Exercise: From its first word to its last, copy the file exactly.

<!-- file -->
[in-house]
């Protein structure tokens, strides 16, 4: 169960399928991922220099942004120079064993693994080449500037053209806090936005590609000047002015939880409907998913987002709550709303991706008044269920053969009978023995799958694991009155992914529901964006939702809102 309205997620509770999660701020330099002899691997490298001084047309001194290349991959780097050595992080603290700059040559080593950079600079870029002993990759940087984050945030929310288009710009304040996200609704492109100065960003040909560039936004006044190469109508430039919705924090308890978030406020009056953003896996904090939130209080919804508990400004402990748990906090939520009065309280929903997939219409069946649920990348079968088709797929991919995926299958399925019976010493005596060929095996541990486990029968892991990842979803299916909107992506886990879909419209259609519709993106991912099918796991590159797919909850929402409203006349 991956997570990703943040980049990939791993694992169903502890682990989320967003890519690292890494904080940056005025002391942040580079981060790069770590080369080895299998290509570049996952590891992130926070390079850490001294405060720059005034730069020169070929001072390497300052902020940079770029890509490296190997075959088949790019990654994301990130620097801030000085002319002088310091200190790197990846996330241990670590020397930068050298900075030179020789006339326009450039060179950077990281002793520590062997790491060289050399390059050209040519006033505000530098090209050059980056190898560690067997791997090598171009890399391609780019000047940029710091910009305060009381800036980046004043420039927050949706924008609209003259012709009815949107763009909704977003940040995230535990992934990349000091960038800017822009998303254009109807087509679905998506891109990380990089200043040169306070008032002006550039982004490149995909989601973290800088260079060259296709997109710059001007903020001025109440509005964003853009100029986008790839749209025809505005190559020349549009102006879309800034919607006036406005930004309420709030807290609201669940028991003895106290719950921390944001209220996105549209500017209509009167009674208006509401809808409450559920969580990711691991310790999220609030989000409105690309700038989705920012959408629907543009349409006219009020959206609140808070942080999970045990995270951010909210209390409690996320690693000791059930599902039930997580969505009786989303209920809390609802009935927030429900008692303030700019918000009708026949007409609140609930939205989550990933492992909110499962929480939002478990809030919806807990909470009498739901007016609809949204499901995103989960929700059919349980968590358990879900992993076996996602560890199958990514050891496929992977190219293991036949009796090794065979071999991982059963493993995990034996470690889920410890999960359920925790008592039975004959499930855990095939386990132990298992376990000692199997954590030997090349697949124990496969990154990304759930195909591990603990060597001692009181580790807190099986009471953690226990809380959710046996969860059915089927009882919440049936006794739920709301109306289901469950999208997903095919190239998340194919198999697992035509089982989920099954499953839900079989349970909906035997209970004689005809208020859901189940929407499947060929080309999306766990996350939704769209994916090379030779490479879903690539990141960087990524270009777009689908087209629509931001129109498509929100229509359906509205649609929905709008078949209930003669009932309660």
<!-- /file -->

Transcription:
[in-house]
């Protein structure tokens, strides 16, 4: 169960399928991922220099942004120079064993693994080449500037053209806090936005590609000047002015939880409907998913987002709550709303991706008044269920053969009978023995799958694991009155992914529901964006939702809102 309205997620509770999660701020330099002899691997490298001084047309001194290349991959780097050595992080603290700059040559080593950079600079870029002993990759940087984050945030929310288009710009304040996200609704492109100065960003040909560039936004006044190469109508430039919705924090308890978030406020009056953003896996904090939130209080919804508990400004402990748990906090939520009065309280929903997939219409069946649920990348079968088709797929991919995926299958399925019976010493005596060929095996541990486990029968892991990842979803299916909107992506886990879909419209259609519709993106991912099918796991590159797919909850929402409203006349 991956997570990703943040980049990939791993694992169903502890682990989320967003890519690292890494904080940056005025002391942040580079981060790069770590080369080895299998290509570049996952590891992130926070390079850490001294405060720059005034730069020169070929001072390497300052902020940079770029890509490296190997075959088949790019990654994301990130620097801030000085002319002088310091200190790197990846996330241990670590020397930068050298900075030179020789006339326009450039060179950077990281002793520590062997790491060289050399390059050209040519006033505000530098090209050059980056190898560690067997791997090598171009890399391609780019000047940029710091910009305060009381800036980046004043420039927050949706924008609209003259012709009815949107763009909704977003940040995230535990992934990349000091960038800017822009998303254009109807087509679905998506891109990380990089200043040169306070008032002006550039982004490149995909989601973290800088260079060259296709997109710059001007903020001025109440509005964003853009100029986008790839749209025809505005190559020349549009102006879309800034919607006036406005930004309420709030807290609201669940028991003895106290719950921390944001209220996105549209500017209509009167009674208006509401809808409450559920969580990711691991310790999220609030989000409105690309700038989705920012959408629907543009349409006219009020959206609140808070942080999970045990995270951010909210209390409690996320690693000791059930599902039930997580969505009786989303209920809390609802009935927030429900008692303030700019918000009708026949007409609140609930939205989550990933492992909110499962929480939002478990809030919806807990909470009498739901007016609809949204499901995103989960929700059919349980968590358990879900992993076996996602560890199958990514050891496929992977190219293991036949009796090794065979071999991982059963493993995990034996470690889920410890999960359920925790008592039975004959499930855990095939386990132990298992376990000692199997954590030997090349697949124990496969990154990304759930195909591990603990060597001692009181580790807190099986009471953690226990809380959710046996969860059915089927009882919440049936006794739920709301109306289901469950999208997903095919190239998340194919198999697992035509089982989920099954499953839900079989349970909906035997209970004689005809208020859901189940929407499947060929080309999306766990996350939704769209994916090379030779490479879903690539990141960087990524270009777009689908087209629509931001129109498509929100229509359906509205649609929905709008078949209930003669009932309660």